Brief Bank # B-525b
MICHAEL E. TIGAR
ATTORNEY AT LAW
727 E. 26TH STREET
AUSTIN, TEXA.S 78703
ADMITTED IN D.C. DIRECT DIAL (512) 471‑6319
NOT ADMITTED IN TEXAS SWITCHBOARD (512) 471‑5151
TELECOPIER (512) 478‑3202
November 6, 1992
Ron D. Barrow, Clerk of the Court
Court of Appeal
First Appellate District, Division Three
Marathon Plaza—South Tower
303 Second Street, Suite 600
San Francisco, CA 94107
Re: People v. Mouton, 92 C.D.O.S. 8520
Dear Mr. Barrow:
We, the undersigned law professors, have a long and continuing interest in California criminal law. We ask that the Court consider this letter a brief amicus curiae in support of a grant of rehearing in the above-cited matter. We believe the opinion issued by this Court on October 14, 1992 is ill-advised insofar as it holds: (a) that the California doctrine holding an aider and abettor liable not only for the “target offense” he commits, but also for the reasonable and probable consequences of that target crime, can render one guilty of no more than aiding and abetting a misdemeanor liable for a murder committed by another; and (b) that this particular form of misdemeanor-murder liability can be imposed on a defendant who is not even guilty of a misdemeanor, but only of intending the commission of one.
The Court acknowledges that no California court previously has reached the result announced in Mouton, but finds itself unable to discover “the authority [or] the rationale” for refraining from its novel extension of murder liability. The reasons for such restraint, however, are many.
The first and most obvious is the fact that the Legislature has defined as a necessary element of murder liability the mental state of malice aforethought. “Pursuant to our statutory scheme, murder is defined as the unlawful killing of a human being with malice aforethought.” People v. Babbitt (1988) 45 Cal.3d 660, 693. One who does no more than aid and abet a misdemeanor does not possess malice aforethought. On the other hand, the Legislature has spoken on the liability of one whose commission of a misdemeanor results in a homicide: they are guilty of involuntary manslaughter. Pen. Code § 192. [Footnote 1] Surely that statutory scheme provides both “authority” and a “rationale” for not finding murder liability for the first time in circumstances where no other California court has located it in the last century and a half.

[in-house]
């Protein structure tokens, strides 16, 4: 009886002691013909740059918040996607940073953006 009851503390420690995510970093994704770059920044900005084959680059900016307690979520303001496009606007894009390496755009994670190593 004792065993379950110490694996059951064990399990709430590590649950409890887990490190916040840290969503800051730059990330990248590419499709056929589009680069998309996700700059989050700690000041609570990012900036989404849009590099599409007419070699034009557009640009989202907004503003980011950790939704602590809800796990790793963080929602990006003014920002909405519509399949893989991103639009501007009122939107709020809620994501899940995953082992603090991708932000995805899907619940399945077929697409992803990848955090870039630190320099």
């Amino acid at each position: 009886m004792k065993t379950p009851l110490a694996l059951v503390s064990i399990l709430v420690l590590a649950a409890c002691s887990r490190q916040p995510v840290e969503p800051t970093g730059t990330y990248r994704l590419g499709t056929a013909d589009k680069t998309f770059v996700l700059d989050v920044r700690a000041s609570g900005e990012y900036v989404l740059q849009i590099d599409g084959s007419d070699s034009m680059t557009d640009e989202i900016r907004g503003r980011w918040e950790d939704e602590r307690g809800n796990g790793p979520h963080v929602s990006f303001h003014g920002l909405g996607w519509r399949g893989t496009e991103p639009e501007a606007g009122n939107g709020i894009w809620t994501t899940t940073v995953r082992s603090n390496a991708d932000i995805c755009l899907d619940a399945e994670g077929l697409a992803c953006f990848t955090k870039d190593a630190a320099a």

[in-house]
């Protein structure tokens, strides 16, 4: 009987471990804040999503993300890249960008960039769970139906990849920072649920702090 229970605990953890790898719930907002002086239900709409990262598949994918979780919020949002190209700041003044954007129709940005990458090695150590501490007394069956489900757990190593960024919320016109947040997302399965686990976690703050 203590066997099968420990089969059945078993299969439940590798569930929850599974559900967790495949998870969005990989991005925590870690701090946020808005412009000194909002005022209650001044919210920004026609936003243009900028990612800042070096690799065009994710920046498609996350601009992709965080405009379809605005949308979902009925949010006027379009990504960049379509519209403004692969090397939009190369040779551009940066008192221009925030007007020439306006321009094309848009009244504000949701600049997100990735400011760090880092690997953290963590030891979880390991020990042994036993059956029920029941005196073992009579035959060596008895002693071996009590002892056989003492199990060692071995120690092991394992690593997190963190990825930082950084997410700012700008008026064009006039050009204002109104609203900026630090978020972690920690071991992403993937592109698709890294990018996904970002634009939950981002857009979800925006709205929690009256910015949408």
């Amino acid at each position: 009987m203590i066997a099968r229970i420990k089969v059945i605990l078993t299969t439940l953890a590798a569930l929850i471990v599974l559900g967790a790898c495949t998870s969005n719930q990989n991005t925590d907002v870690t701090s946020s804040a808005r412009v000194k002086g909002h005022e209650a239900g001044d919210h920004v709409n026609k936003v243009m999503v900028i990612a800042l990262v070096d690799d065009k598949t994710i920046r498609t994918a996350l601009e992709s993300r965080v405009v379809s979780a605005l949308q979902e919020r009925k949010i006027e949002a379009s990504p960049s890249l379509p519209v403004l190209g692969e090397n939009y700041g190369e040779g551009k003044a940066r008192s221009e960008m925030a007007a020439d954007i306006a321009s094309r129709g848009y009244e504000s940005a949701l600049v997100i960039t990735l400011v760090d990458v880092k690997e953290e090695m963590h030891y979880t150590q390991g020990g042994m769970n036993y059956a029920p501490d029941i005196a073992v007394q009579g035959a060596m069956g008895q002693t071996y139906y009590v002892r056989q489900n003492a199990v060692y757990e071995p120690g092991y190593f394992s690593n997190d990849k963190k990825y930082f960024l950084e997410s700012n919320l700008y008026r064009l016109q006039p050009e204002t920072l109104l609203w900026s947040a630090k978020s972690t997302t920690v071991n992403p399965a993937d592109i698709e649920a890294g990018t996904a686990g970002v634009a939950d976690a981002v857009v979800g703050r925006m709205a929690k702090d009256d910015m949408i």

It is true that there is a doctrine extant in California law permitting conviction for murder of one who lacks malice: i.e., the second degree felony-murder doctrine. [Footnote 2] Rather than supporting this Court’s theory of misdemeanor-murder, however, the case law discussing second-degree felony murder plainly indicates why murder liability cannot be predicated on commission of a misdemeanor.
In its last extensive discussion of the rule, the California Supreme Court stated:
The second degree felony murder rule eliminates the need for the prosecution to establish the mental component [of malice aforethought]. The justification therefore is that, when society has declared inherently dangerous conduct to be felonious, a defendant should not be allowed to excuse himself by saying he was unaware of the danger to life because, by declaring the conduct to be felonious, society has warned him of the risk involved. People v. Patterson (1989) 49 Cal. 3d 615, 626. (Emphasis added).
Patterson thus makes obvious that there is no justification for attaching murder liability to an offense that society has refused to declare felonious, even if that conduct is inherently dangerous. The Patterson majority opinion thus also supplies both authority and a rationale in opposition to this Court’s ruling.
A third such rationale is found in Justice Panelli’s opinion in Patterson: a non‑malice doctrine
of murder is of dubious constitutionality. Justice Panelli wrote:
But we must bear in mind that both the definition [of second-degree felony murder] and the crime, itself, are our own creations.